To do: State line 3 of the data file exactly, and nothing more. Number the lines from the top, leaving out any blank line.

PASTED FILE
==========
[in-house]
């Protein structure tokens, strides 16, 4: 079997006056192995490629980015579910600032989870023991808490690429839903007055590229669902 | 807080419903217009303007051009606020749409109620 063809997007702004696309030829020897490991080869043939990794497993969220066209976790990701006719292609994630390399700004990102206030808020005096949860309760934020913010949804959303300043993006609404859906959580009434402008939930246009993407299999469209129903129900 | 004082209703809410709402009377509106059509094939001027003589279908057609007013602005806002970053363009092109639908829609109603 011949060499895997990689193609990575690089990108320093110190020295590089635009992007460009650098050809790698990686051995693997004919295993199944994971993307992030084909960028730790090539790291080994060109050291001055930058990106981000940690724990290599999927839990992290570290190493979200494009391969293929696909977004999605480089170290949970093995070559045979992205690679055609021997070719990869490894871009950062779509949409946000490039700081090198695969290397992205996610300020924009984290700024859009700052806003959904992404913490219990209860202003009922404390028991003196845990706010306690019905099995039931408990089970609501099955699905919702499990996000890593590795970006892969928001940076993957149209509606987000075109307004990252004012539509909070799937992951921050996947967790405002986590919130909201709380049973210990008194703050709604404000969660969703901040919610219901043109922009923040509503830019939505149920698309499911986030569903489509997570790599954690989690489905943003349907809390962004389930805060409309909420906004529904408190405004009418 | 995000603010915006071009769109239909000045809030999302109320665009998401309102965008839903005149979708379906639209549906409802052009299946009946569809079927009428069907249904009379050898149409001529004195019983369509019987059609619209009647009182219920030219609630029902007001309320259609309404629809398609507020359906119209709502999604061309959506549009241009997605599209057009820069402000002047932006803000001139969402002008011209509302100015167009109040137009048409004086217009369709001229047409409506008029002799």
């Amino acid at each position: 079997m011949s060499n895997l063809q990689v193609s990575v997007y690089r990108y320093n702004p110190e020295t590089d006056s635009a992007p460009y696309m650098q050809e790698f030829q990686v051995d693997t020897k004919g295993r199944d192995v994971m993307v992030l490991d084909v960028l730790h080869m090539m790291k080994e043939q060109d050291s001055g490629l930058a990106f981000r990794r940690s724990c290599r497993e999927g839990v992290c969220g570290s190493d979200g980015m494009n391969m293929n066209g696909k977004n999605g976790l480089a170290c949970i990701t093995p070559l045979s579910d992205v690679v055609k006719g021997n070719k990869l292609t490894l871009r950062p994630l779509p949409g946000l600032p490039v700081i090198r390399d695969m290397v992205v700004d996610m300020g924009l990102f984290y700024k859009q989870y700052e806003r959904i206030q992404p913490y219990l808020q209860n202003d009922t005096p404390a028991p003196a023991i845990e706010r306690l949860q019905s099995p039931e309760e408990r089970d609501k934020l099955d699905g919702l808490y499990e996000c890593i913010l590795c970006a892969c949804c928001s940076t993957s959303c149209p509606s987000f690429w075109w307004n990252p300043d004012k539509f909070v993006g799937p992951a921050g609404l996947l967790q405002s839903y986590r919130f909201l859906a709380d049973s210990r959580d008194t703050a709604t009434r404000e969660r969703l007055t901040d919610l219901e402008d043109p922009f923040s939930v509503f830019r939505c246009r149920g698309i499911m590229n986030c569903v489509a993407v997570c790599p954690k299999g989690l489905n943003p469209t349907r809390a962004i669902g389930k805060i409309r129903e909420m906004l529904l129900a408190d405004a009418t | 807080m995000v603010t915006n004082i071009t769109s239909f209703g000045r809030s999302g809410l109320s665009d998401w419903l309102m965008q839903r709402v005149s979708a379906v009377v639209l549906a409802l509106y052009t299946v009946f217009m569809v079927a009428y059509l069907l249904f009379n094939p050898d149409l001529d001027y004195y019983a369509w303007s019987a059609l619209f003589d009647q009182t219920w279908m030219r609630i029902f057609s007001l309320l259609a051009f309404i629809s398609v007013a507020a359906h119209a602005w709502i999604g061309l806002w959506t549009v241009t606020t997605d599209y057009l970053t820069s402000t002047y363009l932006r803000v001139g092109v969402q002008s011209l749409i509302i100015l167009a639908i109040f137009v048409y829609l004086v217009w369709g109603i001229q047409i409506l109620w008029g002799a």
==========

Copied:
């Amino acid at each position: 079997m011949s060499n895997l063809q990689v193609s990575v997007y690089r990108y320093n702004p110190e020295t590089d006056s635009a992007p460009y696309m650098q050809e790698f030829q990686v051995d693997t020897k004919g295993r199944d192995v994971m993307v992030l490991d084909v960028l730790h080869m090539m790291k080994e043939q060109d050291s001055g490629l930058a990106f981000r990794r940690s724990c290599r497993e999927g839990v992290c969220g570290s190493d979200g980015m494009n391969m293929n066209g696909k977004n999605g976790l480089a170290c949970i990701t093995p070559l045979s579910d992205v690679v055609k006719g021997n070719k990869l292609t490894l871009r950062p994630l779509p949409g946000l600032p490039v700081i090198r390399d695969m290397v992205v700004d996610m300020g924009l990102f984290y700024k859009q989870y700052e806003r959904i206030q992404p913490y219990l808020q209860n202003d009922t005096p404390a028991p003196a023991i845990e706010r306690l949860q019905s099995p039931e309760e408990r089970d609501k934020l099955d699905g919702l808490y499990e996000c890593i913010l590795c970006a892969c949804c928001s940076t993957s959303c149209p509606s987000f690429w075109w307004n990252p300043d004012k539509f909070v993006g799937p992951a921050g609404l996947l967790q405002s839903y986590r919130f909201l859906a709380d049973s210990r959580d008194t703050a709604t009434r404000e969660r969703l007055t901040d919610l219901e402008d043109p922009f923040s939930v509503f830019r939505c246009r149920g698309i499911m590229n986030c569903v489509a993407v997570c790599p954690k299999g989690l489905n943003p469209t349907r809390a962004i669902g389930k805060i409309r129903e909420m906004l529904l129900a408190d405004a009418t | 807080m995000v603010t915006n004082i071009t769109s239909f209703g000045r809030s999302g809410l109320s665009d998401w419903l309102m965008q839903r709402v005149s979708a379906v009377v639209l549906a409802l509106y052009t299946v009946f217009m569809v079927a009428y059509l069907l249904f009379n094939p050898d149409l001529d001027y004195y019983a369509w303007s019987a059609l619209f003589d009647q009182t219920w279908m030219r609630i029902f057609s007001l309320l259609a051009f309404i629809s398609v007013a507020a359906h119209a602005w709502i999604g061309l806002w959506t549009v241009t606020t997605d599209y057009l970053t820069s402000t002047y363009l932006r803000v001139g092109v969402q002008s011209l749409i509302i100015l167009a639908i109040f137009v048409y829609l004086v217009w369709g109603i001229q047409i409506l109620w008029g002799a």